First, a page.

Best known to Mountain Life readers as “the map artist,” John Haines, who passed late last winter, was much more than that. Born in Wingham, Ontario in 1942, Haines obtained a degree in landscape architecture from the University of Guelph and spent his early years as an itinerant artist and musician, finally settling in Nottawa, south of Collingwood.
Inspired by small-plane flights he took as a teenager, his intricately detailed maps, all created the old-fashioned way in his home studio, used what Haines called a “tilted” perspective to give the viewer the impression of flying above the features.
It is this unique attention to detail—combined with painstaking topographical and geographical accuracy—that made Haines’ maps such perennial favourites with ML readers first in Ontario, then in B.C.
The hand-drawn and hand-coloured maps gave ML readers a keen sense of place and were so accurate that many people used them as navigational aids and bought them as posters.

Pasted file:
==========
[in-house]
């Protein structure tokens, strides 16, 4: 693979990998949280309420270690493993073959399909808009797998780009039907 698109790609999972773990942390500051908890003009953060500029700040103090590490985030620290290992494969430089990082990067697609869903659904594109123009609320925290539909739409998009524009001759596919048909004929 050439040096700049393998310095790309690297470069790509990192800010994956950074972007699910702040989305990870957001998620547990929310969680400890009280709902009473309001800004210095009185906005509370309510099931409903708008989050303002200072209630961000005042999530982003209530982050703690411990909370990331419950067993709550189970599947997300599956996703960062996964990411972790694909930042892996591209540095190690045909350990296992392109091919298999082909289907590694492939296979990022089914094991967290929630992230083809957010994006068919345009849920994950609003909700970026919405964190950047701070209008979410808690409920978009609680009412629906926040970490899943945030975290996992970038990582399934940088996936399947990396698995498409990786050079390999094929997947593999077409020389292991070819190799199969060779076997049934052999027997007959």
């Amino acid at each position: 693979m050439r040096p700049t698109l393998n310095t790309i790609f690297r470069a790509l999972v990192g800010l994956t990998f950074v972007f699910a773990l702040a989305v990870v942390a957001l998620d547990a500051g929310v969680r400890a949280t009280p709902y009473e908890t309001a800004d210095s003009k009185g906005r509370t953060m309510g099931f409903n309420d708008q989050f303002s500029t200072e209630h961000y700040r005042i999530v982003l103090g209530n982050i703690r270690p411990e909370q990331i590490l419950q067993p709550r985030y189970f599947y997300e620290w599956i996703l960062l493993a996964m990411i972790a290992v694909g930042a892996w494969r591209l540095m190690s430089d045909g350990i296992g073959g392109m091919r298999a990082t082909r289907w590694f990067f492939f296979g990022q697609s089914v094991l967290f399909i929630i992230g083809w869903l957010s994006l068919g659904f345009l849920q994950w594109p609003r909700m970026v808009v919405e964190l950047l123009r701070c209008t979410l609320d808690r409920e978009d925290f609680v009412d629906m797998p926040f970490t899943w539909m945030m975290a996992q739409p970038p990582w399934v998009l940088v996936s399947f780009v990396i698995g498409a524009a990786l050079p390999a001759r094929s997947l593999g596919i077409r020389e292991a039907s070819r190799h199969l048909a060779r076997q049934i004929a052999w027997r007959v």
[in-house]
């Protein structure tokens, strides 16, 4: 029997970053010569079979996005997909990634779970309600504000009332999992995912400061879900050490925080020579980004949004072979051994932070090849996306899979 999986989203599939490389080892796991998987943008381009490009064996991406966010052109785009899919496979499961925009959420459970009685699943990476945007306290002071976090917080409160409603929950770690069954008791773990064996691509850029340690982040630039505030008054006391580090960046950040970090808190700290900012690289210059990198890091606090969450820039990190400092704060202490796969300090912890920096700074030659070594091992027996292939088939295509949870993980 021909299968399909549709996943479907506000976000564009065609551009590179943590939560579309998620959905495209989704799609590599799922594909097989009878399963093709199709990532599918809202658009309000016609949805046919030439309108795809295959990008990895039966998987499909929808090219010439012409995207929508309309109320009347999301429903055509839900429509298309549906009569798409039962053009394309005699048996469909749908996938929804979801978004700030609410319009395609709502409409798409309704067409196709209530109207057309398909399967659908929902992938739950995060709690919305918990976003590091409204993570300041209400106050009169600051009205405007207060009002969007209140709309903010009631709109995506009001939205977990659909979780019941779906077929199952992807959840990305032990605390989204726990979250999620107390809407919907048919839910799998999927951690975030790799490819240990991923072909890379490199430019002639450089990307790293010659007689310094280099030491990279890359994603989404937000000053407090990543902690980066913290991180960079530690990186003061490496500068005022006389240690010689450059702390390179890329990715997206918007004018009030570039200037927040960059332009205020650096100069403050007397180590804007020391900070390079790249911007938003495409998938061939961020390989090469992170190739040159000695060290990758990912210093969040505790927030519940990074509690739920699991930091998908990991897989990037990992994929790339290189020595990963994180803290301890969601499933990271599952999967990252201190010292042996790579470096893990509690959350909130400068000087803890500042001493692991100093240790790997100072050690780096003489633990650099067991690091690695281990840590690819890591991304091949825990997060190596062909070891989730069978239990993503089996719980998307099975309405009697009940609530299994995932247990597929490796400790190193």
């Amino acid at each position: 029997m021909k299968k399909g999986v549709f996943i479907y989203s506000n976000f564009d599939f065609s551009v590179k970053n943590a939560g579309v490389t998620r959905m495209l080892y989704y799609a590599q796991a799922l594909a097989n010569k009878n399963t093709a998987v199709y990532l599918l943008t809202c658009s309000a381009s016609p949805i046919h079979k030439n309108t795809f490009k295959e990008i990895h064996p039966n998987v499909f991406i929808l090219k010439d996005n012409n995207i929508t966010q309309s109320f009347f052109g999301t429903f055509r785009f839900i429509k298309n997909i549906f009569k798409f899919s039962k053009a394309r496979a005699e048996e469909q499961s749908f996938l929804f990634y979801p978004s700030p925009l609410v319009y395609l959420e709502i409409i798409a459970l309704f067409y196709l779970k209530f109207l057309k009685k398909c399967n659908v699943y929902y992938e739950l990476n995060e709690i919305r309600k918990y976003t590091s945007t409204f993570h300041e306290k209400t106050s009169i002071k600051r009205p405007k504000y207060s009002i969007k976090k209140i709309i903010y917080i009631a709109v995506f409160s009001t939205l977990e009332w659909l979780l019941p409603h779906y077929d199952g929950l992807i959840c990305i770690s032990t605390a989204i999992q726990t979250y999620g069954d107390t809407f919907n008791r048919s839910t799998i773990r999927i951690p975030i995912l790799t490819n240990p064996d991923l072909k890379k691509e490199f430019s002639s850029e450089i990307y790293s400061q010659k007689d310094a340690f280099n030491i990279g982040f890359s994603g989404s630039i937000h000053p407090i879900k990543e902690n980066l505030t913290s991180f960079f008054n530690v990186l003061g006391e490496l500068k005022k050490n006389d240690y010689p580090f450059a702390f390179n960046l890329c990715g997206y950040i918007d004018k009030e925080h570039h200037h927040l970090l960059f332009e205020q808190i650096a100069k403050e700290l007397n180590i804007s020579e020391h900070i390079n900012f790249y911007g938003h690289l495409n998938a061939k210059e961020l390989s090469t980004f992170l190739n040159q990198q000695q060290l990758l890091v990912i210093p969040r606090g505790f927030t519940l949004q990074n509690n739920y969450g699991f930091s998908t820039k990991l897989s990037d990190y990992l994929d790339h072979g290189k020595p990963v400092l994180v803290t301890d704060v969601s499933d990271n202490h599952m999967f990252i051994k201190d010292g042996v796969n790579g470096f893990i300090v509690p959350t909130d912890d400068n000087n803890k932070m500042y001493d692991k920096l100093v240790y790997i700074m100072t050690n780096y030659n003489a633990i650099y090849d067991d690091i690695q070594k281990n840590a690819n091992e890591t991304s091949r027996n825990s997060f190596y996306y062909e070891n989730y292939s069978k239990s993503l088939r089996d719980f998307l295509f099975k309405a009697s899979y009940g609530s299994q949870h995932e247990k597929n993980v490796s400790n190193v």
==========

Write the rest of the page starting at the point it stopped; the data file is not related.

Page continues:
Haines’ interest in Ontario history led him in 2011 to donate a painting to the Craigleith Heritage Depot which is on permanent display there. The painting—created with the input of archeologists—recreates the local landscape and Petun villages that dotted the area around the time of European contact in the 1630s.
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